The Best Drought-tolerant Grasses in Southern California

A drought tolerant front or back yard must have a thoughtful design if you want to add plants that give you some pop. But no landscape design can be complete without lush green grass that makes the decorative elements stand out. Of course, your money is on the line too! The most befitting type of grass will keep maintenance costs low since drought makes water rates rise.

What is the best drought tolerant grass for Southern California? The best drought tolerant grass southern California can offer is buffalograss. A shorter alternative would be bermudagrass. But if you want that meadow-like appearance, a tall fescue blend like Idaho and Molate fescue would be your best option.

Pick Your Favorite Drought Tolerant Grasses Southern California!

Drought-tolerant Grasses in Southern California
1 – Bermudagrass

Bermudagrass (Cynodon) is a drought tolerant grass for southern California, commonly available in most stores. And because of many marketing efforts, you can also find several hybrid bermudagrass sods, plugs, and sprigs.

Triploid interspecific hybrids provide desirable traits that can suit your area. Usually, these hybrids are a cross between the C. transvaalensis and the C. dactylon and produce sterile seeds. But you can still sow common bermudagrass seeds when they die. Provided that the color is still similar.

Bermudagrass grows by rhizomes and stolons. That is how it spreads! On top of that, it has deep rhizomes that can reach down into the ground and make new blades appear in nearby areas. It is a tough grass that you can mow as low as 1 inch. But it acts as an invasive weed. So, if you want low-maintenance grass, opt for hybrids, which have shallower rhizomes.

2 – Blue Wildrye

Blue Wildrye (Elymus glaucus) prefers moisture, to be honest. But it is a wonderful drought tolerant grass southern California has managed to naturalize somehow. As the name implies, this species is ryegrass. And what tall ryegrass it is! It can grow as high as 5 feet tall!

Even though the blue wildrye is drought tolerant, it is not heat tolerant. So, if no moisture or shade is available in the summer, it gets dry. You can mow it or use hand pruners if you want to keep the blades tall.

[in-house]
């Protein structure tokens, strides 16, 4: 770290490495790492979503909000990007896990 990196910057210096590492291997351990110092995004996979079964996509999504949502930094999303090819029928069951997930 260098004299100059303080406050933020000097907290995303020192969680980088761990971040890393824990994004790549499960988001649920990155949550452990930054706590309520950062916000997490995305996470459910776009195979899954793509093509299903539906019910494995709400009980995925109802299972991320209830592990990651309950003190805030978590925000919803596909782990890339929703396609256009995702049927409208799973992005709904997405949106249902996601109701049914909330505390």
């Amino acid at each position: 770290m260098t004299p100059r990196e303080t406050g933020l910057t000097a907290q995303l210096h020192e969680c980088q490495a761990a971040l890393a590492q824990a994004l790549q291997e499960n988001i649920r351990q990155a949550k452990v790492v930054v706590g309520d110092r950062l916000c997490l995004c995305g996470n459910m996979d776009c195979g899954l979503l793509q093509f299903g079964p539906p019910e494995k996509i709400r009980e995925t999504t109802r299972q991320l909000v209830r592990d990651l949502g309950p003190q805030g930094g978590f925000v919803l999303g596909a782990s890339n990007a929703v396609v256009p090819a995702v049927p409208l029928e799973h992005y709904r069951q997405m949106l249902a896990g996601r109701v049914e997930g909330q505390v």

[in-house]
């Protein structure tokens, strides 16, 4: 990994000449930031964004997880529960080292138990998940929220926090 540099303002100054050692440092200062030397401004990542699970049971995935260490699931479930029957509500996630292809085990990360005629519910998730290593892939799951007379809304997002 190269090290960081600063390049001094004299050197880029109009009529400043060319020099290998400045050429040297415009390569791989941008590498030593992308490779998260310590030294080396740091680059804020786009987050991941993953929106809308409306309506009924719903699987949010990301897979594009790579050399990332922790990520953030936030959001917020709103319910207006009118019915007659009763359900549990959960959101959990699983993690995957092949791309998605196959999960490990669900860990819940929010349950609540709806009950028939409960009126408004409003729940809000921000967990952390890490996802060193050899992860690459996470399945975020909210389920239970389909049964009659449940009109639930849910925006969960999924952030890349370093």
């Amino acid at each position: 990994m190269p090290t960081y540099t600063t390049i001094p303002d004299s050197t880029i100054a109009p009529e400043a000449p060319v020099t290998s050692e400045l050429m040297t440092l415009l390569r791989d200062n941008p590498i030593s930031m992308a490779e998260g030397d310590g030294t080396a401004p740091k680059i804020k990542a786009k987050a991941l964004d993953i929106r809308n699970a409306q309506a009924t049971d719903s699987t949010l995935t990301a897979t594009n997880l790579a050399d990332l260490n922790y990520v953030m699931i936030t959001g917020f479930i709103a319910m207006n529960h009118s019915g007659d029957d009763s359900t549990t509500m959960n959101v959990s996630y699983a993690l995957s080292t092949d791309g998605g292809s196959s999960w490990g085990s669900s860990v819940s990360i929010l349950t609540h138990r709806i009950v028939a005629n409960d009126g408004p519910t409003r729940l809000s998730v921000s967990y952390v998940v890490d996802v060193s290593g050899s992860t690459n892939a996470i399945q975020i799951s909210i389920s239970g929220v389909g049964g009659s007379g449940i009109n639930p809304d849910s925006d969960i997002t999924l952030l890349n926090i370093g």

This nitrogen lover plant thrives in well-drained soils. And the seeds need no pretreatment to germinate. So, it is a good candidate for sowing the bare spots under garden trees and canopies. On average, the blue wildrye usually lasts three to four years.

3 – Buffalograss

Drought-tolerant Grasses in Southern California

Buffalograss (Buchloe dactyloides) is a native grass that you can also find on the eastern plains of Colorado. It can grow in areas where the clay content in the soil is moderate, which makes it the best drought tolerant grass in southern California.

This grass requires full sun. But it provides significant water savings in the landscape. Rather than the usual three waterings per week, buffalograss only needs one per week to look luxuriant. And it can go through long drought periods without dying.

Buffalograss usually grows to about 3-6 inches tall and requires little care. You can even mow it once per summer to reduce mowing. On a final note, this species makes runners that go across the ground surface for propagation. So, it will fill bare spots on its own. But for the same reason, it is best used for medium-traffic areas.

4 – Idaho Fescue

Drought-tolerant Grasses in Southern California

Idaho Fescue (Festuca idahoensis) is a popular, native, drought tolerant grass in southern California. So much so that you can find several selections, some of which are a little bit more blue or green.

This tall fescue enjoys full sun, and most selections available in nurseries have slightly different characteristics that go beyond the leaf color. You can also find blends that include other tall fescue seeds, which will balance each other to suit different needs.

Most no-mow blends tolerate 50% shade and require a lot less water than any other grasses. But on the negative side, a lawn made of tall fescues is not the ideal area to play football or any other sport.

Cold temperatures promote germination in older seeds. So, if you store its seeds for more than three months, wait until the temperatures drop at 39F (4C) before sowing.

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